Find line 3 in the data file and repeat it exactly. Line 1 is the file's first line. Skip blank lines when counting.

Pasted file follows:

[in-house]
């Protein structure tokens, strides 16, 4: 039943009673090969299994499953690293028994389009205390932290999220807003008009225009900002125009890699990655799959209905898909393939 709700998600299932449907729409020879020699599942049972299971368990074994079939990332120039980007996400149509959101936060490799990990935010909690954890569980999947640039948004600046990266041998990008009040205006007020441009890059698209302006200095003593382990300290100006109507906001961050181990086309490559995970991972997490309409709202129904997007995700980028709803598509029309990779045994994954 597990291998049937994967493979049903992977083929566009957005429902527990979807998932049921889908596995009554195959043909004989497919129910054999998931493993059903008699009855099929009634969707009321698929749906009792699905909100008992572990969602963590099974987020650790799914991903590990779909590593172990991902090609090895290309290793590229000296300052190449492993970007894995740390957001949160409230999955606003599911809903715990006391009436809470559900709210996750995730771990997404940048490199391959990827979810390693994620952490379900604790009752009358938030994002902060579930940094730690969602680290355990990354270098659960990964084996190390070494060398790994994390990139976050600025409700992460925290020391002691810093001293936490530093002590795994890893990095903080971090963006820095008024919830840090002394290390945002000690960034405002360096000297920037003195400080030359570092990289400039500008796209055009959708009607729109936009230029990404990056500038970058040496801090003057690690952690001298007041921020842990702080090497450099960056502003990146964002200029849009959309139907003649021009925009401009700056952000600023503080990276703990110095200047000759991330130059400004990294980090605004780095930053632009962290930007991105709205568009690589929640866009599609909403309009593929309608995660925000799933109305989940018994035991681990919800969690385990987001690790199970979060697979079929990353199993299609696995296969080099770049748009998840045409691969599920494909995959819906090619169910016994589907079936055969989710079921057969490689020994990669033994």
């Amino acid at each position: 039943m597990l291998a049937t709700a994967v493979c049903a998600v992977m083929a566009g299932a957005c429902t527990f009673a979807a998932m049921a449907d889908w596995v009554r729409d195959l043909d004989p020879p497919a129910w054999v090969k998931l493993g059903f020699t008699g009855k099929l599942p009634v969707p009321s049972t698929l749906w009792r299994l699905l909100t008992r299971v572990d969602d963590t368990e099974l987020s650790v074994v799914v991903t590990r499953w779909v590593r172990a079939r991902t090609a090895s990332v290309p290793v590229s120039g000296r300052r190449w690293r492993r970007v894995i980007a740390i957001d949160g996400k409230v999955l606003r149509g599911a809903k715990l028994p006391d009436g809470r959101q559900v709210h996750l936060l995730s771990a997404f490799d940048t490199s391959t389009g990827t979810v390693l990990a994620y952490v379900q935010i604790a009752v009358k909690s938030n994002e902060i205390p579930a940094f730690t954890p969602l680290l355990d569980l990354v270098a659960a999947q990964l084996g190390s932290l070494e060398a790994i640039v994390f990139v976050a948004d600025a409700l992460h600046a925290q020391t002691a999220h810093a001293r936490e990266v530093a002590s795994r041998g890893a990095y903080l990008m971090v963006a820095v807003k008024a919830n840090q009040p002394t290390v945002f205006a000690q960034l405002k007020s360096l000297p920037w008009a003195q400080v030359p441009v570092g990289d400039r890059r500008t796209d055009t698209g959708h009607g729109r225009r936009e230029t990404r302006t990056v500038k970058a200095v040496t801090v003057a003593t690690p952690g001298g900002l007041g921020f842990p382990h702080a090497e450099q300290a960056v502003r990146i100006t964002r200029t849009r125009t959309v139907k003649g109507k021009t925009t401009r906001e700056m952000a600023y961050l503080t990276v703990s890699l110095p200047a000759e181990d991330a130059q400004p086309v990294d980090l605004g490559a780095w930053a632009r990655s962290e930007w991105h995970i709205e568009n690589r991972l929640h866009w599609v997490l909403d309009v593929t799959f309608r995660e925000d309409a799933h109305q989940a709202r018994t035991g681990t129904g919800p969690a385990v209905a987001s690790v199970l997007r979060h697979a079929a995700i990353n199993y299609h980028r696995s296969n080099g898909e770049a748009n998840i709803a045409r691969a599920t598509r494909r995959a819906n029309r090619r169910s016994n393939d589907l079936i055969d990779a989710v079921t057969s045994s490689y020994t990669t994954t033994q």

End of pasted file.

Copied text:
């Amino acid at each position: 039943m597990l291998a049937t709700a994967v493979c049903a998600v992977m083929a566009g299932a957005c429902t527990f009673a979807a998932m049921a449907d889908w596995v009554r729409d195959l043909d004989p020879p497919a129910w054999v090969k998931l493993g059903f020699t008699g009855k099929l599942p009634v969707p009321s049972t698929l749906w009792r299994l699905l909100t008992r299971v572990d969602d963590t368990e099974l987020s650790v074994v799914v991903t590990r499953w779909v590593r172990a079939r991902t090609a090895s990332v290309p290793v590229s120039g000296r300052r190449w690293r492993r970007v894995i980007a740390i957001d949160g996400k409230v999955l606003r149509g599911a809903k715990l028994p006391d009436g809470r959101q559900v709210h996750l936060l995730s771990a997404f490799d940048t490199s391959t389009g990827t979810v390693l990990a994620y952490v379900q935010i604790a009752v009358k909690s938030n994002e902060i205390p579930a940094f730690t954890p969602l680290l355990d569980l990354v270098a659960a999947q990964l084996g190390s932290l070494e060398a790994i640039v994390f990139v976050a948004d600025a409700l992460h600046a925290q020391t002691a999220h810093a001293r936490e990266v530093a002590s795994r041998g890893a990095y903080l990008m971090v963006a820095v807003k008024a919830n840090q009040p002394t290390v945002f205006a000690q960034l405002k007020s360096l000297p920037w008009a003195q400080v030359p441009v570092g990289d400039r890059r500008t796209d055009t698209g959708h009607g729109r225009r936009e230029t990404r302006t990056v500038k970058a200095v040496t801090v003057a003593t690690p952690g001298g900002l007041g921020f842990p382990h702080a090497e450099q300290a960056v502003r990146i100006t964002r200029t849009r125009t959309v139907k003649g109507k021009t925009t401009r906001e700056m952000a600023y961050l503080t990276v703990s890699l110095p200047a000759e181990d991330a130059q400004p086309v990294d980090l605004g490559a780095w930053a632009r990655s962290e930007w991105h995970i709205e568009n690589r991972l929640h866009w599609v997490l909403d309009v593929t799959f309608r995660e925000d309409a799933h109305q989940a709202r018994t035991g681990t129904g919800p969690a385990v209905a987001s690790v199970l997007r979060h697979a079929a995700i990353n199993y299609h980028r696995s296969n080099g898909e770049a748009n998840i709803a045409r691969a599920t598509r494909r995959a819906n029309r090619r169910s016994n393939d589907l079936i055969d990779a989710v079921t057969s045994s490689y020994t990669t994954t033994q």